Hegelian dialectic is a very exacting method of inquiry. It regards contradiction as an essential element of life processes and psychic functions. Walter Kaufmann (2) quotes Hegel, defining the “subject”, i.e. the living self, as that which is “actual only insofar as it is the movement of positing itself, or the mediation between a self and its development into something different” (p. 389). (From the Preface to Hegel’s Phenomenology of Mind.) Contradiction becomes the essence of a live process, not a part aspect of it, like ambivalence in Freud’s psychology. Hegelian antithesis has to be resolved but only to give rise to new antithetical relationships. Static entities are fictitious except for a momentary existence as reference points for the pulsating process of continuous dialectical synthesis.
Helm Stierlin is a psychoanalyst with a doctorate in philosophy. In this book he takes the attitude of a Hegelian analyst toward the general psychoanalytic theory, exploring its implications for psychosis and a general theory of relatedness and psychotherapy. In this reviewer’s opinion the dialectical method of logical analysis is the major contribution of this book. It is likely to be followed by other studies aimed at closing the gap between the anthropomorphic language of Freudian clinical psychology and the underlying dialectical principles of psychic dynamics.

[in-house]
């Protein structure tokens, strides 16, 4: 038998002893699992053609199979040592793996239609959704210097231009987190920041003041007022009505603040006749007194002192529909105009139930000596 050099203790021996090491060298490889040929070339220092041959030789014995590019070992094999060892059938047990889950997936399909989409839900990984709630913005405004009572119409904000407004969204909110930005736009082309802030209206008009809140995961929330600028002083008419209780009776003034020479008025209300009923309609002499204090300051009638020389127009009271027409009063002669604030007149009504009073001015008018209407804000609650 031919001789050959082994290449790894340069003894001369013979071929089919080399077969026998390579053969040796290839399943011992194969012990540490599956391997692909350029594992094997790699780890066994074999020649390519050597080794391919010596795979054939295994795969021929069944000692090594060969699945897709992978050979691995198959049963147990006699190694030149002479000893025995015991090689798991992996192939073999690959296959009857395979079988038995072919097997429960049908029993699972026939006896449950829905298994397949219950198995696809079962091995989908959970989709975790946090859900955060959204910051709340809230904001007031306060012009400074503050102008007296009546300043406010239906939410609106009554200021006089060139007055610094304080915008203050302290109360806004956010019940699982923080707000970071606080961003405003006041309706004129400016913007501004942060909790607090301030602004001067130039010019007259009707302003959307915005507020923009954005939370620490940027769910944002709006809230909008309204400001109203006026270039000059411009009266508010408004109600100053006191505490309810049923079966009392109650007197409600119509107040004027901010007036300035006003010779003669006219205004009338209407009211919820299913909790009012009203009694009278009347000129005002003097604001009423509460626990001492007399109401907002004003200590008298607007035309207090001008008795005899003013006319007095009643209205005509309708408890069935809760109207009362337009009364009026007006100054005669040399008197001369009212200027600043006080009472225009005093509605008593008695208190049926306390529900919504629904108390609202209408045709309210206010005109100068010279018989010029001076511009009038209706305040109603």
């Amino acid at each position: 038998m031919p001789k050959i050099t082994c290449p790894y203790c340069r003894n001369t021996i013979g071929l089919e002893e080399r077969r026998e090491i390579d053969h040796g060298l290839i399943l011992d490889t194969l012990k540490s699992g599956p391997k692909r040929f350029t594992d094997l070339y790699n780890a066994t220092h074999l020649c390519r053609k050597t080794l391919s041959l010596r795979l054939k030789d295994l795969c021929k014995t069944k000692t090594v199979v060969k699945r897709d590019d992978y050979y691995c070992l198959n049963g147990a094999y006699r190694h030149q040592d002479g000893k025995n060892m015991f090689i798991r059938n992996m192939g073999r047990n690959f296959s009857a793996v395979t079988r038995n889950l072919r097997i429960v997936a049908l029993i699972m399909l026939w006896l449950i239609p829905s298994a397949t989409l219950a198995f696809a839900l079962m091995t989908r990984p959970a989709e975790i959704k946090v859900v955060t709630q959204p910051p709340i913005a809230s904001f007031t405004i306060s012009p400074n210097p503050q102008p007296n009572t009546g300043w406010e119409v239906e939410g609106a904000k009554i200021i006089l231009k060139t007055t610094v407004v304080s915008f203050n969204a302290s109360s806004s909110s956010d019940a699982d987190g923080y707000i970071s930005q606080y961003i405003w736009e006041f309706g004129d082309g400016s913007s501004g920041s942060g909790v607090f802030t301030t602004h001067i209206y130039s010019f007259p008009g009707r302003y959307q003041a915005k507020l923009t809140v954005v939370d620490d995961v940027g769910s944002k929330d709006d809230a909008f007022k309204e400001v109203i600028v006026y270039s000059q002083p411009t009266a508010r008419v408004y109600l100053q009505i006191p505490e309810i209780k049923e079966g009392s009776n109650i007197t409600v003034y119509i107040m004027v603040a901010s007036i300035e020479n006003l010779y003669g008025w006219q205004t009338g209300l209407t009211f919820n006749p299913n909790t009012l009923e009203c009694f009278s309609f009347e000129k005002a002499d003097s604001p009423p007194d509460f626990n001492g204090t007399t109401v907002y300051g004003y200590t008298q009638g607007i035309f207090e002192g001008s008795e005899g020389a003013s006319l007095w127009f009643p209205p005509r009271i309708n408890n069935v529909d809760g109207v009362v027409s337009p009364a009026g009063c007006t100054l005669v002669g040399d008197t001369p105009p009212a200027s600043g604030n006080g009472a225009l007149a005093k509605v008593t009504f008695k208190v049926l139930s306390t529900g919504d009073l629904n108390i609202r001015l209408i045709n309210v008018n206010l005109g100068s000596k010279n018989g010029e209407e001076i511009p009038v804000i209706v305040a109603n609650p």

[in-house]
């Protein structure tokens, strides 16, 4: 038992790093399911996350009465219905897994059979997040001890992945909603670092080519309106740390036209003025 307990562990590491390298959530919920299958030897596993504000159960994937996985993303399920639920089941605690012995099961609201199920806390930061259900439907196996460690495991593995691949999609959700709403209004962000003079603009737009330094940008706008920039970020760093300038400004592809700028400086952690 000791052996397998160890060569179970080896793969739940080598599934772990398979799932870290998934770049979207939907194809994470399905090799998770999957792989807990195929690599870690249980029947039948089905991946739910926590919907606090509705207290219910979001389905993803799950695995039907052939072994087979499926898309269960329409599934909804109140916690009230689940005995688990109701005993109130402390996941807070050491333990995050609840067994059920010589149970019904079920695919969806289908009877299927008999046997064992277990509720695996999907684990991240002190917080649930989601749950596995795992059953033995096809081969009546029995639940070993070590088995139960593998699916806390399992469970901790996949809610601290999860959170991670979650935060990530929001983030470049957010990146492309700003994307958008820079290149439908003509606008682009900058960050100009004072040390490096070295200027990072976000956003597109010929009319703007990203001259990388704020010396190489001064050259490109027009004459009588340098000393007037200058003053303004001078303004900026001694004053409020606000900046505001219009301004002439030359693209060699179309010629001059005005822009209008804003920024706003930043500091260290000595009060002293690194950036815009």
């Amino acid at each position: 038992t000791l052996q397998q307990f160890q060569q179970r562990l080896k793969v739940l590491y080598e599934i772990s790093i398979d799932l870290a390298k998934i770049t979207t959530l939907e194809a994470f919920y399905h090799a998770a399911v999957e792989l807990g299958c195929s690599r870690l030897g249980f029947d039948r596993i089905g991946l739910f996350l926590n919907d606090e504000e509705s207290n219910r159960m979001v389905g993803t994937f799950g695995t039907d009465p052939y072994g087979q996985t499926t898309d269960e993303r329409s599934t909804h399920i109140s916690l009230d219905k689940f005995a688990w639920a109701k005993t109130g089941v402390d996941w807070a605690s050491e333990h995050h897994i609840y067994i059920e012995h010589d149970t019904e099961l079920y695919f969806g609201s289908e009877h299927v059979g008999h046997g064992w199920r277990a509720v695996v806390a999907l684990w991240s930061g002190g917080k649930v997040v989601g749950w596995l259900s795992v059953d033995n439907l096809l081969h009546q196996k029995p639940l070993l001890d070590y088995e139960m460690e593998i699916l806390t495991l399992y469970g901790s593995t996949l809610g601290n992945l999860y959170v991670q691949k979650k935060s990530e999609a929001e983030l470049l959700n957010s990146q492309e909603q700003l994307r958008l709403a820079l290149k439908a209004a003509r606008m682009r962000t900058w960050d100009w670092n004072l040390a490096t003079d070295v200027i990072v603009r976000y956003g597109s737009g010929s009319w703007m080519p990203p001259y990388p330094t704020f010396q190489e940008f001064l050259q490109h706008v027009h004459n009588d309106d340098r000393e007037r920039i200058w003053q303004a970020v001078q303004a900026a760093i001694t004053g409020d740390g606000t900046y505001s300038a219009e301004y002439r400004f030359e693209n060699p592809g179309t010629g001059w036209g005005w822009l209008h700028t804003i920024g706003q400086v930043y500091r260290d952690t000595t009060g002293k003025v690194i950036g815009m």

Glick, Ira D. (1970): Abstracts Of Literature. In: Family Process, 9 (1), S. 109–115.
Ackerman, Nathan W. (1970): The Don D. Jackson Memorial Conference. In: Family Process, 9 (2), S. 117–121.
Abstract: On the 29th of January, 1968 Don De Avila Jackson died at the age of 48. His death was both expected and unexpected. For some time rumors of his ill health had been circulating among concerned colleagues; his incredible vitality and enduring youthfulness made the rumors seem incredible. One year after his death a Memorial Conference honoring him was held at the Conference Center in Asilomar, California. The Conference was sponsored by the Mental Research Institute and organized by Jay Haley, then the Editor of FAMILY PROCESS, with the collaboration of the MRI staff. It was attended by the Advisory Editors of this Journal, co-founded in 1961 by Jackson and Nathan W. Ackerman. The Conference lasted four days; there were only two prepared addresses which are printed here. Ackerman’s Eulogy and Review opened the meeting; Bell’s Prospectus closed it.
Ackerman, Nathan W. (1970): Family Psychotherapy Today. In: Family Process, 9 (2), S. 123–126.